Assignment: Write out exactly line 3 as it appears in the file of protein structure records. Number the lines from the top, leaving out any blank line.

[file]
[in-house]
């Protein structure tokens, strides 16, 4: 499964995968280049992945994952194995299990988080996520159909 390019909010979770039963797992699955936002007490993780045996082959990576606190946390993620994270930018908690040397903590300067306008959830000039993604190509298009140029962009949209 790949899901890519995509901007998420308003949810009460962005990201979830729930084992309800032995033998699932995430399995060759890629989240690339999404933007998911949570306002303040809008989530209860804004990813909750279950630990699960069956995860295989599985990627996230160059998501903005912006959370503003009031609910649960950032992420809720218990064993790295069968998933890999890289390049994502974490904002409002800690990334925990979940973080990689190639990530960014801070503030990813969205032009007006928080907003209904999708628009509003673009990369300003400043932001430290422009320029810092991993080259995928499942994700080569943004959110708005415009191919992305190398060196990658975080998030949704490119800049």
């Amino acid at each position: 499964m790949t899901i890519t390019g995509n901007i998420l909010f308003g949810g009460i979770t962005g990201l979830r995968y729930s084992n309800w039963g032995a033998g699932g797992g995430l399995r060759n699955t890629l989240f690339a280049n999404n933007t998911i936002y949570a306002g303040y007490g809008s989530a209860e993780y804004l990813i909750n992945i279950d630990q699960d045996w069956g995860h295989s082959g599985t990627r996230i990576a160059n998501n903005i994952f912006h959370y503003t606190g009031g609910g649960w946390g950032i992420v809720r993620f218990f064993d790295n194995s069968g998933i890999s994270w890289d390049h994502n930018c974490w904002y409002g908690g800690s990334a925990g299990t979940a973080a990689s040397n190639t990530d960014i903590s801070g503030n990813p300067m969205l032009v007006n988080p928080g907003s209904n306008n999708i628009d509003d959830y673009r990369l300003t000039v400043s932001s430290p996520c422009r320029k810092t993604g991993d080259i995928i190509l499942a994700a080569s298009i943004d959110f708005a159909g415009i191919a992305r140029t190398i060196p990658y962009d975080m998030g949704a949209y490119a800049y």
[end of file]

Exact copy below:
């Amino acid at each position: 499964m790949t899901i890519t390019g995509n901007i998420l909010f308003g949810g009460i979770t962005g990201l979830r995968y729930s084992n309800w039963g032995a033998g699932g797992g995430l399995r060759n699955t890629l989240f690339a280049n999404n933007t998911i936002y949570a306002g303040y007490g809008s989530a209860e993780y804004l990813i909750n992945i279950d630990q699960d045996w069956g995860h295989s082959g599985t990627r996230i990576a160059n998501n903005i994952f912006h959370y503003t606190g009031g609910g649960w946390g950032i992420v809720r993620f218990f064993d790295n194995s069968g998933i890999s994270w890289d390049h994502n930018c974490w904002y409002g908690g800690s990334a925990g299990t979940a973080a990689s040397n190639t990530d960014i903590s801070g503030n990813p300067m969205l032009v007006n988080p928080g907003s209904n306008n999708i628009d509003d959830y673009r990369l300003t000039v400043s932001s430290p996520c422009r320029k810092t993604g991993d080259i995928i190509l499942a994700a080569s298009i943004d959110f708005a159909g415009i191919a992305r140029t190398i060196p990658y962009d975080m998030g949704a949209y490119a800049y």